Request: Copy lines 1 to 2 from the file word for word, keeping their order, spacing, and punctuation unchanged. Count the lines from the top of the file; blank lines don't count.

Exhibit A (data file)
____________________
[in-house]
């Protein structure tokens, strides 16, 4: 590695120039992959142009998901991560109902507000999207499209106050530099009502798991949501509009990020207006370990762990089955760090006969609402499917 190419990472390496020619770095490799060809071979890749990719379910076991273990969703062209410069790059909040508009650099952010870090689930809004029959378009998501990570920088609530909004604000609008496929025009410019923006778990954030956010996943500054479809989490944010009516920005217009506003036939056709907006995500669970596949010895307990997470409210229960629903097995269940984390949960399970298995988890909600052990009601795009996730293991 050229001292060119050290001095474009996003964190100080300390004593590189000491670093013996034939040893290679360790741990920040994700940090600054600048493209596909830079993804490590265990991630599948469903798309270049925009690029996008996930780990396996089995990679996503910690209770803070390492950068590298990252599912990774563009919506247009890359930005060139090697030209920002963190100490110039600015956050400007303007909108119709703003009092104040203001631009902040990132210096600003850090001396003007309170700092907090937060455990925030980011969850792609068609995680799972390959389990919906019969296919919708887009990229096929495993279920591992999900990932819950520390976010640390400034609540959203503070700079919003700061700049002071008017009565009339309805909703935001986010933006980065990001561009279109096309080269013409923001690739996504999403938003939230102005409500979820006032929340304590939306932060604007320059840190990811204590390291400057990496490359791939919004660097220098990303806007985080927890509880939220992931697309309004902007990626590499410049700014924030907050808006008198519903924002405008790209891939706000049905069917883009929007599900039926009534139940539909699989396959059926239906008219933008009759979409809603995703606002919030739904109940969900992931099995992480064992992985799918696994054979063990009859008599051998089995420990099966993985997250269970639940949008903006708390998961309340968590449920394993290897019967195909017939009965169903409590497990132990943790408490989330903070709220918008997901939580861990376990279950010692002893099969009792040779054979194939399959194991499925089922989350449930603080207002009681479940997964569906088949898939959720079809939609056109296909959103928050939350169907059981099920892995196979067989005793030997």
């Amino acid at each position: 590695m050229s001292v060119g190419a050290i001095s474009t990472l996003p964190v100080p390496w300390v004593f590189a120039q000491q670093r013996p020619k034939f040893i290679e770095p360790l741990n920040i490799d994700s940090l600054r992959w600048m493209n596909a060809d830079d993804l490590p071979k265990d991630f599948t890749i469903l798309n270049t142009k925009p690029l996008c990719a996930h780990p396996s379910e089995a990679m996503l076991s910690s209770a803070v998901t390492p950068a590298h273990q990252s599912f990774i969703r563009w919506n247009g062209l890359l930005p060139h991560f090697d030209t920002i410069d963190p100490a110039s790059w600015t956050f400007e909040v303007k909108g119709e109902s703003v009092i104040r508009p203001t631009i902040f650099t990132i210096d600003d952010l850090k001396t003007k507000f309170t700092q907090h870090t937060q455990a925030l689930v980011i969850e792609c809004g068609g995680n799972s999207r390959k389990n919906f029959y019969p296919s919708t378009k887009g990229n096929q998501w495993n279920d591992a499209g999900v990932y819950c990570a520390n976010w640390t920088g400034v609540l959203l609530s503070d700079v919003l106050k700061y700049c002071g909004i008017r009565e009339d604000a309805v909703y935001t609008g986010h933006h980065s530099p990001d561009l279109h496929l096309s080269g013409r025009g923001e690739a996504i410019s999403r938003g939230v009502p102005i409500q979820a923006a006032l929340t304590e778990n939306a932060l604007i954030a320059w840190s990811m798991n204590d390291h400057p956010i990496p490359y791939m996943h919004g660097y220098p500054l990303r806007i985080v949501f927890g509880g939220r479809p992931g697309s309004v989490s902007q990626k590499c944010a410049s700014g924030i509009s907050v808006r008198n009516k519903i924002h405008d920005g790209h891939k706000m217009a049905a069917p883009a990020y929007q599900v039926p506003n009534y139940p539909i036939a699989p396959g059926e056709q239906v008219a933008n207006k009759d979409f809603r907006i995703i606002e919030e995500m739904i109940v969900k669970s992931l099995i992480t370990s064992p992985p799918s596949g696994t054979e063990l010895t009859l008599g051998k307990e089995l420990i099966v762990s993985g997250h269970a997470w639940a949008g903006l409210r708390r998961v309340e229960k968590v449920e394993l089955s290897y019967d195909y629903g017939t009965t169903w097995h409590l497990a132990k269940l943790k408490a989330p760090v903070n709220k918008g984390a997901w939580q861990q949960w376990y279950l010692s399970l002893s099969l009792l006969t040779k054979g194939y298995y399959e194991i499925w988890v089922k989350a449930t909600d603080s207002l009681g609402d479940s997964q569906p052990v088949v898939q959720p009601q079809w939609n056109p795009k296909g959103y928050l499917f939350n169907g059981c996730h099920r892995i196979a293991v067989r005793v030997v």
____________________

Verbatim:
[in-house]
């Protein structure tokens, strides 16, 4: 590695120039992959142009998901991560109902507000999207499209106050530099009502798991949501509009990020207006370990762990089955760090006969609402499917 190419990472390496020619770095490799060809071979890749990719379910076991273990969703062209410069790059909040508009650099952010870090689930809004029959378009998501990570920088609530909004604000609008496929025009410019923006778990954030956010996943500054479809989490944010009516920005217009506003036939056709907006995500669970596949010895307990997470409210229960629903097995269940984390949960399970298995988890909600052990009601795009996730293991 050229001292060119050290001095474009996003964190100080300390004593590189000491670093013996034939040893290679360790741990920040994700940090600054600048493209596909830079993804490590265990991630599948469903798309270049925009690029996008996930780990396996089995990679996503910690209770803070390492950068590298990252599912990774563009919506247009890359930005060139090697030209920002963190100490110039600015956050400007303007909108119709703003009092104040203001631009902040990132210096600003850090001396003007309170700092907090937060455990925030980011969850792609068609995680799972390959389990919906019969296919919708887009990229096929495993279920591992999900990932819950520390976010640390400034609540959203503070700079919003700061700049002071008017009565009339309805909703935001986010933006980065990001561009279109096309080269013409923001690739996504999403938003939230102005409500979820006032929340304590939306932060604007320059840190990811204590390291400057990496490359791939919004660097220098990303806007985080927890509880939220992931697309309004902007990626590499410049700014924030907050808006008198519903924002405008790209891939706000049905069917883009929007599900039926009534139940539909699989396959059926239906008219933008009759979409809603995703606002919030739904109940969900992931099995992480064992992985799918696994054979063990009859008599051998089995420990099966993985997250269970639940949008903006708390998961309340968590449920394993290897019967195909017939009965169903409590497990132990943790408490989330903070709220918008997901939580861990376990279950010692002893099969009792040779054979194939399959194991499925089922989350449930603080207002009681479940997964569906088949898939959720079809939609056109296909959103928050939350169907059981099920892995196979067989005793030997």